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FENNO: NFL’s ‘evolution’ commercial opens window to ex-players’ pain
Lost amid the stain resembling Joe Montana and tattooed old folks out on the town and a man who pondered selling his soul for a Mercedes was a 30-second reminder of the problem the NFL can’t escape.
The slick NFL advertisement during Sunday’s Super Bowl called “Protecting Our Game” never mentioned the word that’s roiling football. Instead, a man’s gravely voice narrated a kickoff return that started on a muddy field in Canton, Ohio, in 1906 and ventured down the field through changes to rules and equipment and eras.
The feel-good message during the third-most-watched television broadcast in U.S. history was clear: Football is safer, but the game’s essence hasn’t changed.
That’s only part of the story. Three players featured in the NFL’s own advertisement pushing safety advances are among the more than 4,000 former players suing the league over head injuries.
There’s Ollie Matson.
There’s Rick Upchurch.
There’s Mel Gray.
Twelve seconds into the commercial, an actor portraying Matson during his days in the blue and gold of the Los Angeles Rams spins onto the screen with a single-bar facemask. Sentimental music and clever transitions and choreography straight out of “Friday Night Lights” — Peter Berg directed the movie and advertisement — can’t hide the uncomfortable truth.
Matson, a member of the Pro Football Hall of Fame who also won two medals in track and field at the 1952 Helsinki Olympics, died of complications from dementia in 2011. Illness left him bedridden and unable to speak during the last four years of his life. In December, he was posthumously diagnosed with chronic traumatic encephalopathy, the devastating neurodegenerative disease associated with repeated brain trauma.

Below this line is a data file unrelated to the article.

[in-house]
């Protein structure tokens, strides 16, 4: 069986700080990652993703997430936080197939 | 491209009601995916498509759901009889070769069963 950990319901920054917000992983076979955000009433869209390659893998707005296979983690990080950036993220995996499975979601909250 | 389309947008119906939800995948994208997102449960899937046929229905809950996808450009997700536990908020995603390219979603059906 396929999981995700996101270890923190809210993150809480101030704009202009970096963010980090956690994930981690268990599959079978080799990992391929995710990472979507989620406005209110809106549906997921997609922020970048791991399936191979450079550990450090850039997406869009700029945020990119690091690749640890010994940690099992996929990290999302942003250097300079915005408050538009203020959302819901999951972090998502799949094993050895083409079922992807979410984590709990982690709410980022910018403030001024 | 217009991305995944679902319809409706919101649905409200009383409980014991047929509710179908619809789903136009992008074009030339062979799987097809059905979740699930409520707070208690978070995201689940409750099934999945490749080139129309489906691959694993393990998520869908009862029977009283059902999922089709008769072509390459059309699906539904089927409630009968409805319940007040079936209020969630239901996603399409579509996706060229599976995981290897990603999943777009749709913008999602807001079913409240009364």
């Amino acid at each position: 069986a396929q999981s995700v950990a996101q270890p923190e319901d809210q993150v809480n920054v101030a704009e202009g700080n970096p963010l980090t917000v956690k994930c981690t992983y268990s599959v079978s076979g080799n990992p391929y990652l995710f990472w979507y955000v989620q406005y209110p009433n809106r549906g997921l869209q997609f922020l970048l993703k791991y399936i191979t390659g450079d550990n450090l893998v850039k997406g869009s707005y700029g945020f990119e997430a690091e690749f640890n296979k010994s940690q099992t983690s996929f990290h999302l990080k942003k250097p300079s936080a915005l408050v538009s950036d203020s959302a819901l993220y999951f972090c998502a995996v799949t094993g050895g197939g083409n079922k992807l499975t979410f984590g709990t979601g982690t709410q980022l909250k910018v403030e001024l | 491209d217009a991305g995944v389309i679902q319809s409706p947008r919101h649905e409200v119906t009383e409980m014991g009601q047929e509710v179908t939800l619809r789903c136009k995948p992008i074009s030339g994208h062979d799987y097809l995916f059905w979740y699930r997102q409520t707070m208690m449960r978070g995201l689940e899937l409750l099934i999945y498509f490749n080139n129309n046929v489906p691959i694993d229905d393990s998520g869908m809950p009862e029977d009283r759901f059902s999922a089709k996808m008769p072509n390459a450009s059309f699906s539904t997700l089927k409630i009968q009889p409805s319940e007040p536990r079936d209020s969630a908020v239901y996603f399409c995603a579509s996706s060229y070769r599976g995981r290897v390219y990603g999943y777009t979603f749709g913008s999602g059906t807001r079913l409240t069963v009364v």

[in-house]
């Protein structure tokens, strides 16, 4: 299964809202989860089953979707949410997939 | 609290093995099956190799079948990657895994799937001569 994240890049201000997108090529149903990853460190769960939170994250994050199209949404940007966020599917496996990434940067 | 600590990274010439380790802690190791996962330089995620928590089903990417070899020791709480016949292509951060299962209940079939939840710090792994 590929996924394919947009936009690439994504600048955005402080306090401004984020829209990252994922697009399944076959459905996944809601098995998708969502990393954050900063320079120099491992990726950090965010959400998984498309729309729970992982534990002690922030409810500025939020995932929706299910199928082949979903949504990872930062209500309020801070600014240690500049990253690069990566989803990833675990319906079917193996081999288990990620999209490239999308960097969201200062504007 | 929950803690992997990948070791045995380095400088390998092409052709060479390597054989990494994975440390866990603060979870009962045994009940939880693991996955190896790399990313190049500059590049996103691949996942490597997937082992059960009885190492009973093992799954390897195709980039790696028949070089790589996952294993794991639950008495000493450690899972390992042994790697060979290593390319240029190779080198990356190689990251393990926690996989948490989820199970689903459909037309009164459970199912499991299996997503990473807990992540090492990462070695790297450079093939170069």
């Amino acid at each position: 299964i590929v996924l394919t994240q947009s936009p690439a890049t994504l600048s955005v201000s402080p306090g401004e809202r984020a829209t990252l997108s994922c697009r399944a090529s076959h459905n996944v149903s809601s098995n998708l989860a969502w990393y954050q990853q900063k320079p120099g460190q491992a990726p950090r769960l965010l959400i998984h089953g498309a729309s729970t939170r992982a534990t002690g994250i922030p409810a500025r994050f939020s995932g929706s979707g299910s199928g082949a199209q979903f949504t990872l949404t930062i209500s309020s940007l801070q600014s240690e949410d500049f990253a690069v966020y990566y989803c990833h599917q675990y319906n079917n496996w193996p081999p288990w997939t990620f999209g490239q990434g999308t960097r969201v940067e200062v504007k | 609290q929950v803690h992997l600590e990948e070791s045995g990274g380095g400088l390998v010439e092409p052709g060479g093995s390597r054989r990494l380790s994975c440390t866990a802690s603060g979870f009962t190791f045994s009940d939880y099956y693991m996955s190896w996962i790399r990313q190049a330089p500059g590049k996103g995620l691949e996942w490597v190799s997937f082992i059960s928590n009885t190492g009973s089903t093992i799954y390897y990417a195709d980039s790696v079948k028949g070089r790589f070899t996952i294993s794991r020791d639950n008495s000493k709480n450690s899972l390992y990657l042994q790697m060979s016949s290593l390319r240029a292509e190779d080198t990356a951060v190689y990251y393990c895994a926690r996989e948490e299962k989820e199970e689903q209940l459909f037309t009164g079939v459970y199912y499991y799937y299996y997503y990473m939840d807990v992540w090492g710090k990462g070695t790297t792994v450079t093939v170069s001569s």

Researchers at Boston University told Matson’s family the case was the most severe they’d encountered.
“Understand this,” Bruce Matson, one of Ollie Matson’s four children said by telephone Monday from his office in Houston. “My dad probably had CTE for the last 25 years or so. People just didn’t know. We didn’t know what it was. It changes their personality to be more reclusive.”
The commercial was first introduced during last year’s Super Bowl, before the head injury litigation swelled to an estimated third of all former players (at least 40 plaintiffs are deceased). Before Matson’s four children joined the litigation in August in a lawsuit that claimed their father suffered multiple traumatic head injuries. Before the December study was released in which Boston University researchers found 68 new cases of CTE, including 33 former NFL players.
The commercial didn’t change.
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About the Author
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